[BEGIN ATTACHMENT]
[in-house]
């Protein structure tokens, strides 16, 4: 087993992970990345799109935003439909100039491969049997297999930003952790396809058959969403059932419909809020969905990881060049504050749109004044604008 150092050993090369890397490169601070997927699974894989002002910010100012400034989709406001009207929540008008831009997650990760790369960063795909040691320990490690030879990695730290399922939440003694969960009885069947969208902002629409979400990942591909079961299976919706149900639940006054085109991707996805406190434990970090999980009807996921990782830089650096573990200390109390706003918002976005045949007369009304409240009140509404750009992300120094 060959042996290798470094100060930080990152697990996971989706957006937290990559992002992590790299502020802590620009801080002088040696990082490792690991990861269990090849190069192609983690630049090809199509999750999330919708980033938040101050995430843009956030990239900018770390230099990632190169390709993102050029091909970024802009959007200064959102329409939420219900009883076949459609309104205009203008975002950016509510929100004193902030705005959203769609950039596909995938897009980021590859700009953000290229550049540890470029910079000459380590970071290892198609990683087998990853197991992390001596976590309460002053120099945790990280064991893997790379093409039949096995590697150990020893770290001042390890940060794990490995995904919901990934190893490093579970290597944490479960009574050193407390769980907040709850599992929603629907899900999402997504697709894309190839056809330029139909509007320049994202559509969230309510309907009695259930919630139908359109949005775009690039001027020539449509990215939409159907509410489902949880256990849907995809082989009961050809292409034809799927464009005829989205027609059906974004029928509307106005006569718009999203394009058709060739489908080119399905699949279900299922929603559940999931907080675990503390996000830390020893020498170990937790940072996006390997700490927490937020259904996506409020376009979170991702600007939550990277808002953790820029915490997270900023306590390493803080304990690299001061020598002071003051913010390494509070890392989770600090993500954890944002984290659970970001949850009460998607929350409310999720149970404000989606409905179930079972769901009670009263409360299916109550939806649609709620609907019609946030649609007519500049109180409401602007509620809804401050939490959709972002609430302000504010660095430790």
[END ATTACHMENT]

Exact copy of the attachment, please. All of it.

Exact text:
[in-house]
């Protein structure tokens, strides 16, 4: 087993992970990345799109935003439909100039491969049997297999930003952790396809058959969403059932419909809020969905990881060049504050749109004044604008 150092050993090369890397490169601070997927699974894989002002910010100012400034989709406001009207929540008008831009997650990760790369960063795909040691320990490690030879990695730290399922939440003694969960009885069947969208902002629409979400990942591909079961299976919706149900639940006054085109991707996805406190434990970090999980009807996921990782830089650096573990200390109390706003918002976005045949007369009304409240009140509404750009992300120094 060959042996290798470094100060930080990152697990996971989706957006937290990559992002992590790299502020802590620009801080002088040696990082490792690991990861269990090849190069192609983690630049090809199509999750999330919708980033938040101050995430843009956030990239900018770390230099990632190169390709993102050029091909970024802009959007200064959102329409939420219900009883076949459609309104205009203008975002950016509510929100004193902030705005959203769609950039596909995938897009980021590859700009953000290229550049540890470029910079000459380590970071290892198609990683087998990853197991992390001596976590309460002053120099945790990280064991893997790379093409039949096995590697150990020893770290001042390890940060794990490995995904919901990934190893490093579970290597944490479960009574050193407390769980907040709850599992929603629907899900999402997504697709894309190839056809330029139909509007320049994202559509969230309510309907009695259930919630139908359109949005775009690039001027020539449509990215939409159907509410489902949880256990849907995809082989009961050809292409034809799927464009005829989205027609059906974004029928509307106005006569718009999203394009058709060739489908080119399905699949279900299922929603559940999931907080675990503390996000830390020893020498170990937790940072996006390997700490927490937020259904996506409020376009979170991702600007939550990277808002953790820029915490997270900023306590390493803080304990690299001061020598002071003051913010390494509070890392989770600090993500954890944002984290659970970001949850009460998607929350409310999720149970404000989606409905179930079972769901009670009263409360299916109550939806649609709620609907019609946030649609007519500049109180409401602007509620809804401050939490959709972002609430302000504010660095430790």